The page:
Republican candidates and operatives spent the NBC News-YouTube Democratic debate Sunday trolling the candidates -- and one candidate in particular -- with press releases, tweets and stunts.
With front-runner Hillary Clinton facing a renewed challenge from Sen. Bernie Sanders, the Republican National Committee did its best to drag her down further, leaving little doubt which candidate they preferred to face off against in November.
At the debate site in Charleston, South Carolina, officials handed out copies of "13 Hours," the book on the 2012 Benghazi attack that inspired the current movie by action director Michael Bay.
The RNC also sent out a number of "fact check" emails throughout the debate, all of them targeting Clinton. In a surprise twist, they even sent an e-mail defending Sanders' single-payer health care plan from accusations by Clinton that it would undo existing programs like Medicare, Medicaid and the Affordable Care Act's exchanges. In another case that played against the party's usual ideological angle, they sent an email highlighting Clinton's pro-gun rhetoric from her 2008 campaign after she attacked Sanders from the left on the issue. After the debate, the RNC put out a press release declaring Sanders the "blowout" winner.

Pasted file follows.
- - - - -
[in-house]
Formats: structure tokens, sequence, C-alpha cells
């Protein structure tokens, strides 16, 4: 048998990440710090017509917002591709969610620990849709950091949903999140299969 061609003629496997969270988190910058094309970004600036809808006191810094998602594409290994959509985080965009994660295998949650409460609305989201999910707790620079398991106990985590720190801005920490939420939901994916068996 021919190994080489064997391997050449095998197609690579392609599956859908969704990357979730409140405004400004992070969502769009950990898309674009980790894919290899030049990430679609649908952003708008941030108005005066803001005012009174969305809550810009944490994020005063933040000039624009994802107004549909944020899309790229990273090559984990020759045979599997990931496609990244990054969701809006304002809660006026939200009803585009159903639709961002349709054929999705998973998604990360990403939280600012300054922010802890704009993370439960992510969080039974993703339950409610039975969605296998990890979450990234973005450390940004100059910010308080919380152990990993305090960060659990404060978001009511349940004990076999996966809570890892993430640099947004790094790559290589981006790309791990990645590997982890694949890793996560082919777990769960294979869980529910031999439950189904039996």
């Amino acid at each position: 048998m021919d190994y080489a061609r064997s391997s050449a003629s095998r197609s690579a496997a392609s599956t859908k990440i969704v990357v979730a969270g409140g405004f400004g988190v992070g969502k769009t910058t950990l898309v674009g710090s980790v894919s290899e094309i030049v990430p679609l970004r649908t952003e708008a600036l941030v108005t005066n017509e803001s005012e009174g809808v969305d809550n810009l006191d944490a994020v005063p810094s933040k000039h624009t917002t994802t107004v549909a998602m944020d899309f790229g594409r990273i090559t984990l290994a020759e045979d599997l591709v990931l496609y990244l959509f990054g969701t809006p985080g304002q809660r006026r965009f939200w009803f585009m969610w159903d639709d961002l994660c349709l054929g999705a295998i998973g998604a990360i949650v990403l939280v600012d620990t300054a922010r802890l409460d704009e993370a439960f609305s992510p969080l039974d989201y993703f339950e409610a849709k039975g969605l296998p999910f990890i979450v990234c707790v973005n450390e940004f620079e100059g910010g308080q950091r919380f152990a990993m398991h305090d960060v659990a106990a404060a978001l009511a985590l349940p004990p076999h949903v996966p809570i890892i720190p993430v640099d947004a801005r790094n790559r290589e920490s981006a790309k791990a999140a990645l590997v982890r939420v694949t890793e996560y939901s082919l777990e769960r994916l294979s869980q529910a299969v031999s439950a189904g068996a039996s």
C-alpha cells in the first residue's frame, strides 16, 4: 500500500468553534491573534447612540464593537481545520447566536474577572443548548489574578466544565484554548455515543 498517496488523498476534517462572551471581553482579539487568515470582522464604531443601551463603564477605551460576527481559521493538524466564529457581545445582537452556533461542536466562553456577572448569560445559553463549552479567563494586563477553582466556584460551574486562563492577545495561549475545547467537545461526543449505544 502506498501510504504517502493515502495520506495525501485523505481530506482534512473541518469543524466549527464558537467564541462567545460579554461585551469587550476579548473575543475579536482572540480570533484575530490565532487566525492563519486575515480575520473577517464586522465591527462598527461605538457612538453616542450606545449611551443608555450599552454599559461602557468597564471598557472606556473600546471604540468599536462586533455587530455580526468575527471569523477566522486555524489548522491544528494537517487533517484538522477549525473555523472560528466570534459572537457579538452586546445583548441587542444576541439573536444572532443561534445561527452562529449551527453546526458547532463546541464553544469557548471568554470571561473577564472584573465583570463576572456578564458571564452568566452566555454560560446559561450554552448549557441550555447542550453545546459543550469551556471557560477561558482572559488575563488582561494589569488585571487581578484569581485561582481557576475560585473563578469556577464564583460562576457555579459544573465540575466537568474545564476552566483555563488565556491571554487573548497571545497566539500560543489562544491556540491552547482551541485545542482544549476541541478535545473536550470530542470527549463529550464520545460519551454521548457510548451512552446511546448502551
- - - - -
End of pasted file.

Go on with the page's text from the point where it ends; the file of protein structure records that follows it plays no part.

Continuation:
Among conservative debate watchers, the standout debate moment came early when the candidates were asked to name their top-three priorities for their first 100 days in office. None of them named any goals for national security, which prompted Republicans to accuse them of ignoring threats like ISIS.
"The Dem candidates give their top 3 priorities & none include [national] security? Seriously? That's the most IMPORTANT responsibility," former Arkansas Gov. Mike Huckabee tweeted.
Even before the first question was asked at the debate, Republican presidential candidates took to Twitter and Facebook to pile on all three candidates under the spotlight.
“RETWEET if you agree: We can’t afford 4 more years of @HillaryClinton’s failed liberal agenda. #DemDebate,” Jeb Bush tweeted along with a video attacking the Democratic front-runner.
Kentucky Sen. Rand Paul, who lost his spot on the main stage at the last Republican debate, began live-tweeting the NBC News-YouTube debate before it even went into motion, hitting Clinton, Vermont Sen. Bernie Sanders and former Maryland Gov. Martin O’Malley.
Florida Sen. Marco Rubio, like Bush, stuck to Clinton in his attacks, tweeting: “2016 is critical. If we elect Hillary Clinton, the next four years will be worse than the last eight,” and linking out to a page to donate to his campaign.
Carly Fiorina wrote on her Facebook page that the debate was a "perfect example of a political class that is committed to growing our bloated, corrupt, inept government even further," calling out Hillary Clinton in particular.
Republican front-runner Donald Trump, who is never shy on his Twitter feed that reaches over 5 million followers, was silent during the entirety of the debate.